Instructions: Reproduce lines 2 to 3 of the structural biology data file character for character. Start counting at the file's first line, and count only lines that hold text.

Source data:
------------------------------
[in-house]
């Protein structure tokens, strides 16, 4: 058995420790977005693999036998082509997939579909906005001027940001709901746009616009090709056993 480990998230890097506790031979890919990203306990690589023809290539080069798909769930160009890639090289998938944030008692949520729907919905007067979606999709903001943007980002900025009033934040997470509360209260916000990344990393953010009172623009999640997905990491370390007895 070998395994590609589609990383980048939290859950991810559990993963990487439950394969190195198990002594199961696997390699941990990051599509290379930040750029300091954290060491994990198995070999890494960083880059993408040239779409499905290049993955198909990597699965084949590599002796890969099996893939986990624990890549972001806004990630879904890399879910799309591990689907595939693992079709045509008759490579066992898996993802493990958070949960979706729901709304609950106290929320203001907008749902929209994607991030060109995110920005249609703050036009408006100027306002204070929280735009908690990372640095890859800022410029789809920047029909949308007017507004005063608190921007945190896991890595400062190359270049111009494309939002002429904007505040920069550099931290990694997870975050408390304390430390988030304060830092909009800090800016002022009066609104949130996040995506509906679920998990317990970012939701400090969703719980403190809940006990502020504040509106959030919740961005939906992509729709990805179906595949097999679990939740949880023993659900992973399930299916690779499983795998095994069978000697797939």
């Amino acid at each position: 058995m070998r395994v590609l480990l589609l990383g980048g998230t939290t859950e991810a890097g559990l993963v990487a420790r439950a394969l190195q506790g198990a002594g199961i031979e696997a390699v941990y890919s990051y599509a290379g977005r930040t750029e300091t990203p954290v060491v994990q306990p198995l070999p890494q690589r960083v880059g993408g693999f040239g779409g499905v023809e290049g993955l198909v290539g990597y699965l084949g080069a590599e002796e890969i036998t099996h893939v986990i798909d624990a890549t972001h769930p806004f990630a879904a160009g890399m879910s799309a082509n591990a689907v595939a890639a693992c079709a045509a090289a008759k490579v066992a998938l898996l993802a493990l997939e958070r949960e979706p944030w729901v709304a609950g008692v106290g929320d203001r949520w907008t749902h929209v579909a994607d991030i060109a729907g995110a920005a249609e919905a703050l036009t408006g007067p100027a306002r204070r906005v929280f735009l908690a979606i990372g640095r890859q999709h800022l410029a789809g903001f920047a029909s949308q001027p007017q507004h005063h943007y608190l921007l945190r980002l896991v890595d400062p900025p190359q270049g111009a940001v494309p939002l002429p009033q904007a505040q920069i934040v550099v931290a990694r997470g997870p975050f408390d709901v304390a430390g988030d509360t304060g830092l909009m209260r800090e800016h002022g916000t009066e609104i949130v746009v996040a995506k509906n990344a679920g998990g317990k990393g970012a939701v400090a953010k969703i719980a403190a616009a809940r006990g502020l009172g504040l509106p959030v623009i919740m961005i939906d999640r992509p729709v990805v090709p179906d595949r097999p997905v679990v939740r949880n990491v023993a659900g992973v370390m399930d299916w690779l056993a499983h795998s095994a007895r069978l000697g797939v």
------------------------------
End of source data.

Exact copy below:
């Protein structure tokens, strides 16, 4: 058995420790977005693999036998082509997939579909906005001027940001709901746009616009090709056993 480990998230890097506790031979890919990203306990690589023809290539080069798909769930160009890639090289998938944030008692949520729907919905007067979606999709903001943007980002900025009033934040997470509360209260916000990344990393953010009172623009999640997905990491370390007895 070998395994590609589609990383980048939290859950991810559990993963990487439950394969190195198990002594199961696997390699941990990051599509290379930040750029300091954290060491994990198995070999890494960083880059993408040239779409499905290049993955198909990597699965084949590599002796890969099996893939986990624990890549972001806004990630879904890399879910799309591990689907595939693992079709045509008759490579066992898996993802493990958070949960979706729901709304609950106290929320203001907008749902929209994607991030060109995110920005249609703050036009408006100027306002204070929280735009908690990372640095890859800022410029789809920047029909949308007017507004005063608190921007945190896991890595400062190359270049111009494309939002002429904007505040920069550099931290990694997870975050408390304390430390988030304060830092909009800090800016002022009066609104949130996040995506509906679920998990317990970012939701400090969703719980403190809940006990502020504040509106959030919740961005939906992509729709990805179906595949097999679990939740949880023993659900992973399930299916690779499983795998095994069978000697797939």
């Amino acid at each position: 058995m070998r395994v590609l480990l589609l990383g980048g998230t939290t859950e991810a890097g559990l993963v990487a420790r439950a394969l190195q506790g198990a002594g199961i031979e696997a390699v941990y890919s990051y599509a290379g977005r930040t750029e300091t990203p954290v060491v994990q306990p198995l070999p890494q690589r960083v880059g993408g693999f040239g779409g499905v023809e290049g993955l198909v290539g990597y699965l084949g080069a590599e002796e890969i036998t099996h893939v986990i798909d624990a890549t972001h769930p806004f990630a879904a160009g890399m879910s799309a082509n591990a689907v595939a890639a693992c079709a045509a090289a008759k490579v066992a998938l898996l993802a493990l997939e958070r949960e979706p944030w729901v709304a609950g008692v106290g929320d203001r949520w907008t749902h929209v579909a994607d991030i060109a729907g995110a920005a249609e919905a703050l036009t408006g007067p100027a306002r204070r906005v929280f735009l908690a979606i990372g640095r890859q999709h800022l410029a789809g903001f920047a029909s949308q001027p007017q507004h005063h943007y608190l921007l945190r980002l896991v890595d400062p900025p190359q270049g111009a940001v494309p939002l002429p009033q904007a505040q920069i934040v550099v931290a990694r997470g997870p975050f408390d709901v304390a430390g988030d509360t304060g830092l909009m209260r800090e800016h002022g916000t009066e609104i949130v746009v996040a995506k509906n990344a679920g998990g317990k990393g970012a939701v400090a953010k969703i719980a403190a616009a809940r006990g502020l009172g504040l509106p959030v623009i919740m961005i939906d999640r992509p729709v990805v090709p179906d595949r097999p997905v679990v939740r949880n990491v023993a659900g992973v370390m399930d299916w690779l056993a499983h795998s095994a007895r069978l000697g797939v």